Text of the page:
June 26, 2018 | last updated June 26, 2018 4:55 pm

UConn trustees approve Hartford campus fine-arts move

Matt Pilon
Matt Pilon
The Wadsworth Atheneum in Hartford could be home to a UConn master's degree program later this year.

UConn's board of trustees on Wednesday morning approved a license agreement with the Wadsworth Atheneum in Hartford, enabling a portion of the school's fine-arts program to move from Storrs to the Capital City.

The five-year deal calls for a payment of $40,000-per-year, with escalations, at the art museum, which is steps away from UConn's new Hartford campus.

UConn plans to move its Master of Fine Arts in Administration program to an 1,100-square-foot space on the museum's second floor that's currently used for storage. UConn hopes to have the space ready for fall courses. Faculty would travel between Storrs and Hartford to teach undergraduate and graduate courses. Other MFA degree programs would remain in Storrs.

Wadsworth CEO Thomas Loughman revealed ongoing lease talks with UConn back in March.

On Tuesday, prior to the vote, Anne D'Alleva, dean of UConn's School of Fine Arts, said she's been wanting to move the administration MFA program to Hartford ever since UConn decided it would relocate its West Hartford campus to the city.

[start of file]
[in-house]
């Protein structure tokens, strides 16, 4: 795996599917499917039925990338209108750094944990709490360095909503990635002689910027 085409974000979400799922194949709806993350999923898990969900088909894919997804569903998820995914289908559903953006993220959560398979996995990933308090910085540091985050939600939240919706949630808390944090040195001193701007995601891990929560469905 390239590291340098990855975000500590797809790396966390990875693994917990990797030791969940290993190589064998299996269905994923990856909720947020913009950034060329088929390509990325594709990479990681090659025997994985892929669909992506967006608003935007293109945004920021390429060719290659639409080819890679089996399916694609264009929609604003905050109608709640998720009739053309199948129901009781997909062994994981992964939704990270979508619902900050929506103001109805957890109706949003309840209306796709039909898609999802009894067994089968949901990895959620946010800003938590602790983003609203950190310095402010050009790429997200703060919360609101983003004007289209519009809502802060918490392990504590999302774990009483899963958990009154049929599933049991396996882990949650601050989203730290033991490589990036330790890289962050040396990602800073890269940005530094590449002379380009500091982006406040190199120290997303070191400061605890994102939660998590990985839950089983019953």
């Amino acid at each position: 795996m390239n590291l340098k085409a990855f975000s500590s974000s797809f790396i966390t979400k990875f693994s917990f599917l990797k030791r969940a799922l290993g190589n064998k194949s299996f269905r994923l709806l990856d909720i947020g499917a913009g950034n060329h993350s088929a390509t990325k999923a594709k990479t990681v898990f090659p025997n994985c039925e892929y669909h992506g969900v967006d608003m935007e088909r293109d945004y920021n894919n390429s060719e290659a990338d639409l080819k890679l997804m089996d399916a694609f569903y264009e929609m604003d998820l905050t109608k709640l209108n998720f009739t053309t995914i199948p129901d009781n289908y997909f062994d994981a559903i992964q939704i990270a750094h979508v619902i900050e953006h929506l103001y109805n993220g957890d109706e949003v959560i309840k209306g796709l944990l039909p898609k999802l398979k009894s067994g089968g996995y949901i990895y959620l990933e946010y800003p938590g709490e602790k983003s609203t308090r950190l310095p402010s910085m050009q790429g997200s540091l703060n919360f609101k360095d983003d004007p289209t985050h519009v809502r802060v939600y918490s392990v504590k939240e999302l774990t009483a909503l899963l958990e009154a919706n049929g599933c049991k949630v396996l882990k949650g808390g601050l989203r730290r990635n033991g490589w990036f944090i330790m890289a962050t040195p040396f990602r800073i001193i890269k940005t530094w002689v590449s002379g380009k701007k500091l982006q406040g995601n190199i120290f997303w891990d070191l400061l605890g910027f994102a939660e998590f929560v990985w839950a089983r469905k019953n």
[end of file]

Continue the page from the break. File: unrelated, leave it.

UConn's students will be closer to Hartford's "national-caliber" arts institutions -- the kinds of places they may someday wish to work. Meanwhile, the theaters and museums will have the benefit of "motivated, bright, hardworking students engaged with them."

"The benefits seemed really clear to me," D'Alleva said. "It's a great mutual benefit."

She said it's unique to have a graduate program embedded in a museum such as the Wadsworth.

Coincidentally, one of the only other examples of such a collaboration, Loughman said Tuesday, is where he himself attended school at Williams College. Its graduate program is housed at the Sterling and Francine Clark Art Institute in Williamstown, Mass.

"I know this can work really well," Loughman said.

He said the Wadsworth -- the oldest continuously-operating art museum in the country -- has a long history of housing educational programs, from being the original location of the Hartford Art School to the Amistad Center for Art & Culture, which has lived within the museum since 1987.

"All kinds of instruction has always happened here," Loughman said. "Housing a university program at graduate level just takes us to another level, another dimension."

UConn's three-year administration MFA program is relatively new, and just graduated its first class of students this year. There are currently 12 students enrolled in the program, she said.

UConn's fine-arts program has had a relationship with Wadsworth for years. Some of its students do internships at the museum, and UConn music ensembles have also performed there.

"There's a very cordial and collaborative relationship, and this will only build on that," D'Alleva said.

Editor's note: This story has been updated.

Clarification: An earlier version of this story referred to the arrangement between UConn and the Wadsworth as a lease. The deal is technically a license, which is similar to a lease, but conveys rights to a space, rather than to underlying real estate.

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